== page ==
I started working with Emmaus Bristol as a trustee in 1998 when it was still just being formed. Tony Lane, who was setting it up, had an idea for a different approach to homelessness in Bristol. When the concept of Emmaus was introduced to him, he could see the potential for a community here and put his heart and soul into it. 

Tony decided to put a small team of people who had various skills and experiences together, and it was then that I came onto his radar for my financial skills. I am an accountant by profession, and it was a good time for me because I was just finishing up two other charity commitments. I had a window to use and could take on something new. The rest is history and I’ve been involved ever since, more than 20 years later.

Working with Emmaus Bristol introduced homelessness to me. When I first got involved, my attitude towards people who were homeless was probably a bit arrogant. Pretty early on, I had a rude awakening that homelessness can happen to anybody. If you get a certain combination of circumstances, particularly if they happen simultaneously, any of us could end up on the streets.

There was one companion I got to know early on. He had run a very successful business of his own but overstretched himself, got heavily into debt, and turned to the bottle. Everything went belly up for him and he ended up on the streets. That was a big eye opener and has been quite the driver for me over the years. It’s made me thankful and grateful that I haven’t landed in that place too, and if I can do anything to help those who have, then that’s what I should be doing with my life.

Over the years, there have been many highlights and successes. An obvious one which comes to mind is getting our first property after a long search. It became quite a process identifying properties, viewing them, and having impromptu trustee meetings to decide whether it was worth engaging professionals to look at them closer. Finding the right building, getting locals on board, and raising the money to do it up was why it took five years to get the community up and running.

Eventually, we found a building that proved to be absolutely perfect in every way and the locals have been so supportive of us. We bought near Temple Meads station, which wasn’t the area of choice for people to live at that time. With development in Bristol generally, the area has improved a lot over the years, and we have worked very hard with the local community. We now have one residential building and another building near the main Bristol shopping centre for our offices, shop and warehouse, as well as two other shops in Bedminster and on Gloucester Road.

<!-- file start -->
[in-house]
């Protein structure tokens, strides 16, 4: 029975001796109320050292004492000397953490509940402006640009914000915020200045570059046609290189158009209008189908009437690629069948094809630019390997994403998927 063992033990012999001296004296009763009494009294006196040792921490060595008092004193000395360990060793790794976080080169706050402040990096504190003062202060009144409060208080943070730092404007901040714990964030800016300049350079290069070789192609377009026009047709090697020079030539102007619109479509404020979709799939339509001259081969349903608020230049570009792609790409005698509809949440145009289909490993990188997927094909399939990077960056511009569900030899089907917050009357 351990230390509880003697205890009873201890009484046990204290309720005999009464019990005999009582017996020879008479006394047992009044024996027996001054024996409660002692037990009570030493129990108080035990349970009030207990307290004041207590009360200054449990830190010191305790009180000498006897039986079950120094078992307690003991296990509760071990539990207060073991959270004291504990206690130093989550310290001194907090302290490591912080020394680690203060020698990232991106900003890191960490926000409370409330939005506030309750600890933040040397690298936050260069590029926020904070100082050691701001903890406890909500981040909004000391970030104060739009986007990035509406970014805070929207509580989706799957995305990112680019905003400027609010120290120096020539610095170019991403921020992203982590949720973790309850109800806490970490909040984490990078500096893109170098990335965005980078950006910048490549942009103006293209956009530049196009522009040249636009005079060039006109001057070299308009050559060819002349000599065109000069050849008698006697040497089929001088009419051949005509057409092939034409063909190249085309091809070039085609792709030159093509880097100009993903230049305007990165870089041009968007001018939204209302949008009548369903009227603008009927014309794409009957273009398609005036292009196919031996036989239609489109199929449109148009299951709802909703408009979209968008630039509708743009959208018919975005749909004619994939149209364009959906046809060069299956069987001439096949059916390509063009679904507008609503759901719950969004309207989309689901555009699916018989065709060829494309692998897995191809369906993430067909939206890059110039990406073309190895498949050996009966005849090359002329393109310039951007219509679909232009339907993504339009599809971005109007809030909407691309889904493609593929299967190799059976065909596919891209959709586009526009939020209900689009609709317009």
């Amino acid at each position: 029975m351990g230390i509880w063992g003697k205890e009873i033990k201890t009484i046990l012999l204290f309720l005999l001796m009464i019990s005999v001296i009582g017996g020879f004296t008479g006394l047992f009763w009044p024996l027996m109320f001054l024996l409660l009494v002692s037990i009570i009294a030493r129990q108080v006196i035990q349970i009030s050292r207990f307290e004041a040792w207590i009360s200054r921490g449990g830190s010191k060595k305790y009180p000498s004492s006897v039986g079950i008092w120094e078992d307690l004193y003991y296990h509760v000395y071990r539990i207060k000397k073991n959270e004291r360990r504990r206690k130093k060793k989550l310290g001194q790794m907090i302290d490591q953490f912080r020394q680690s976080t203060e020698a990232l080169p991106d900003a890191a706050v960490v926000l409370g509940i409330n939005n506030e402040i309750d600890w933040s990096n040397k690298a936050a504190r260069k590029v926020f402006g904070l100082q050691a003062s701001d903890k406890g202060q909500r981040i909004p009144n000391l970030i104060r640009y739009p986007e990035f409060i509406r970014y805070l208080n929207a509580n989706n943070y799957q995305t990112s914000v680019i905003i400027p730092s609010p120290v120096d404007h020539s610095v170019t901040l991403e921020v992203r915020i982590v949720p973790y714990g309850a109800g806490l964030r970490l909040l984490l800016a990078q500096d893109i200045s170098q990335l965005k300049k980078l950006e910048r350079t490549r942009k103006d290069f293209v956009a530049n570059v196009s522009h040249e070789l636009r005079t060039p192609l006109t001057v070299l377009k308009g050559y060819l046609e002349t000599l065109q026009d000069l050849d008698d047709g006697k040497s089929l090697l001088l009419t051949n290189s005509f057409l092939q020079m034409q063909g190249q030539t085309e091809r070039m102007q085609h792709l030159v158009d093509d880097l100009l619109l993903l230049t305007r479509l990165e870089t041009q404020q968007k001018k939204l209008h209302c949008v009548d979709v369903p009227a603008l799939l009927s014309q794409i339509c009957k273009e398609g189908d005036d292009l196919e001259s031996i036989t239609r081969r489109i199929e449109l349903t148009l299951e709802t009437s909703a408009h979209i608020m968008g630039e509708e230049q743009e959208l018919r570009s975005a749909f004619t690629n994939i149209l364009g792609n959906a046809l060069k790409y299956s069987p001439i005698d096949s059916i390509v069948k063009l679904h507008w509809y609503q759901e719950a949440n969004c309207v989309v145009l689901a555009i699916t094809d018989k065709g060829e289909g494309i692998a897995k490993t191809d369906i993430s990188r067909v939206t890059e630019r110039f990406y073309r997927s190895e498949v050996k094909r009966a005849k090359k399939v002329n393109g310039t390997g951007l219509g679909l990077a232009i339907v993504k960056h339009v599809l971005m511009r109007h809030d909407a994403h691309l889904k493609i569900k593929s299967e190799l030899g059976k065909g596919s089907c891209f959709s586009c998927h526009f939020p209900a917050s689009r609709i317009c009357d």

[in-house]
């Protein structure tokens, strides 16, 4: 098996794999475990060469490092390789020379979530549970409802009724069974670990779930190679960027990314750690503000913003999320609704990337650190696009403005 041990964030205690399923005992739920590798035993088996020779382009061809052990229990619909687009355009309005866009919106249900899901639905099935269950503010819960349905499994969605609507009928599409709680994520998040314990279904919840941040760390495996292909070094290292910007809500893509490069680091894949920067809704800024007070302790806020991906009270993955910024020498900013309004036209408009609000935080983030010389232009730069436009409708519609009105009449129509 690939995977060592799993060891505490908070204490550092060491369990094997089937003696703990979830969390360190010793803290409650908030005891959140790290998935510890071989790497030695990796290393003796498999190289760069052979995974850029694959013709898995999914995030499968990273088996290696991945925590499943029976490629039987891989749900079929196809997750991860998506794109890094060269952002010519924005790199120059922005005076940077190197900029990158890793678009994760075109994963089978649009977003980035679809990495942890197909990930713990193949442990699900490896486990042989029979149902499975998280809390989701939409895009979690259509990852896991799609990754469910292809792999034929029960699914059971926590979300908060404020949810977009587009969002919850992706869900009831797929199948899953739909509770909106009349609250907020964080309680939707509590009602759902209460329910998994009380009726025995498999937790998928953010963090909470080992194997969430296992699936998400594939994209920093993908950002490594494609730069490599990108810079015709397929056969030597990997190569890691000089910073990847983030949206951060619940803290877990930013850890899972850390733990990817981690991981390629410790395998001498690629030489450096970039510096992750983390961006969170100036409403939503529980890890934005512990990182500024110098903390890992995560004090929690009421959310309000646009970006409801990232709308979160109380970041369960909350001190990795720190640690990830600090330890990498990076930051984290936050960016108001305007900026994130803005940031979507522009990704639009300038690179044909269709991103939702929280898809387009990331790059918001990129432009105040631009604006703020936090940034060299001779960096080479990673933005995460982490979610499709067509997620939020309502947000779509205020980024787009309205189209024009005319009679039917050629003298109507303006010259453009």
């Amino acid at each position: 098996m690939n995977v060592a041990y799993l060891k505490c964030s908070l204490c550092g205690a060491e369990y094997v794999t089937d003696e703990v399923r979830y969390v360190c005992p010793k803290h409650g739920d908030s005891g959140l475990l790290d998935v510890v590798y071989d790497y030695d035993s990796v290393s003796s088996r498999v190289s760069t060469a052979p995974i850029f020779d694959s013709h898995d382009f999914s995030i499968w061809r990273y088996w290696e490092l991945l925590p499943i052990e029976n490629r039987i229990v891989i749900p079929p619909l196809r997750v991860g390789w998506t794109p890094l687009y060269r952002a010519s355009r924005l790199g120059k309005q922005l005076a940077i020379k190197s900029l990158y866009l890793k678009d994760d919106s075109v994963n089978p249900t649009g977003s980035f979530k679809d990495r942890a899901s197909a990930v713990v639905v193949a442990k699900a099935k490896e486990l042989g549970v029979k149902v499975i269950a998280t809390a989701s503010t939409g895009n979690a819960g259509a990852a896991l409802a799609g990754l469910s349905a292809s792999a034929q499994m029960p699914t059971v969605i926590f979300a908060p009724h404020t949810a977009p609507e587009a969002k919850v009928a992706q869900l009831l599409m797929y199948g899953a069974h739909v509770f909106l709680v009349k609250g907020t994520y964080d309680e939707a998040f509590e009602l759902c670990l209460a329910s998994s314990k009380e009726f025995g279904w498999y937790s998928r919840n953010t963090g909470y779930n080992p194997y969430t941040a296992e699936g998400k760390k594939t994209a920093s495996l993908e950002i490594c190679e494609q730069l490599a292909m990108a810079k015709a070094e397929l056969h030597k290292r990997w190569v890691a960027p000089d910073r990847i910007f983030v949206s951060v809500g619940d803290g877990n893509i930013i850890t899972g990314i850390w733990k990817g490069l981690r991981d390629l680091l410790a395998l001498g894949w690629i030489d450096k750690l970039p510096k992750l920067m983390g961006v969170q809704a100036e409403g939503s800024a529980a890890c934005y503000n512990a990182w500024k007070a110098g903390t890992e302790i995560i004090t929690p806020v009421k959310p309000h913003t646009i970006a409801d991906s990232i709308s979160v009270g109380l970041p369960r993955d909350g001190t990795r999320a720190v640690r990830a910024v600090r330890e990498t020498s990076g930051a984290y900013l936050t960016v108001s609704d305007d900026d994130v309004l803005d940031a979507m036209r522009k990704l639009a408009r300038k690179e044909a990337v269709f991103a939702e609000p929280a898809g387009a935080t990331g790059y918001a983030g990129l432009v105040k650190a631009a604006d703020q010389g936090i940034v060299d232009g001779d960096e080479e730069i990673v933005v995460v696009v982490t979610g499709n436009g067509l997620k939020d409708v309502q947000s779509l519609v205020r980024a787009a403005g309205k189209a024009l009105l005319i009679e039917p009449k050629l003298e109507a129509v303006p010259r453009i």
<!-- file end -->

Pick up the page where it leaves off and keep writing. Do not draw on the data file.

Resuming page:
The loyalty we have received from supporters has been a real feel good factor too. In the early days, well before we had a building, we were trying to get money together for day-to-day activities. We had a social do with all interested parties and a man who later became Chief Executive at Emmaus Bristol made a speech. He encouraged people to set up standing orders that were the equivalent to a takeaway lunch – £5 or so. A lot of people did sign up to that, and a number of those standing orders are still running to this day. It’s really nice to see that long-term support and that’s what you really want as a trustee – to feel like you’re doing the right thing and going in the right direction. Emmaus Bristol has a wave of loyal support that we don’t often need to call upon but it’s comforting to know it is there.

We have also faced many challenges throughout the years. There have been financial challenges on and off, but we have such a brilliant staff team that we’ve had quite a few reasonable years. Thanks to that, we have been able to put money to one side which has helped throughout the pandemic, along with the help we received from the government and our Crowdfunder. The current Chief Executive, Jessica, is a real think-outside-the-box person and very good at exploring new ways to generate income. The current staff team and Board of Trustees get on well together too, and that’s what makes a stable ship.

One thing that always sticks in my mind about Emmaus is the idea of giving people a bed and a reason to get out of it. I rather like that. It sums up that we provide a decent home for people, but also a purpose to their life. To me, that’s what Emmaus is all about and what attracted me in the first place. It isn’t just a hostel, it’s far more than that. I’ve recently seen someone retrain on an IT course and it’s just great to see how we can help people help themselves.

Occasionally, staff will need to tell someone to leave if they are not following the relatively few rules we have. It’s not pleasant for staff or the other companions, but I think companions know themselves if someone is going to rock the boat. Emmaus Bristol is their home and it’s a fine balance in a community because these are all people who are vulnerable. If you are going to create stability, it doesn’t take an awful lot to upset that and companions are good at identifying potential issues.

My one regret over the years is that I don’t get enough contact with companions. The trustees are a little bit remote in that sense. We don’t like to be breathing down the necks of the staff, and therefore we’re not around all the time on site. We also don’t make it our business to visit companions in the residential building because it’s their home. We always wait for an invite – one year they put on a BBQ outside, so we went along, and we always attend the Christmas party. That’s when I get to chat to companions, which is lovely.

We’ve had our ups and downs over this 20 plus year period, but we’ve had some really good trustees, staff and volunteers. It has been wonderful to see some of the companions go through over the years and get their life back on track. It’s been a very exciting journey for me. I’m pushing 70 now, but I’m in no rush to leave the Board of Trustees.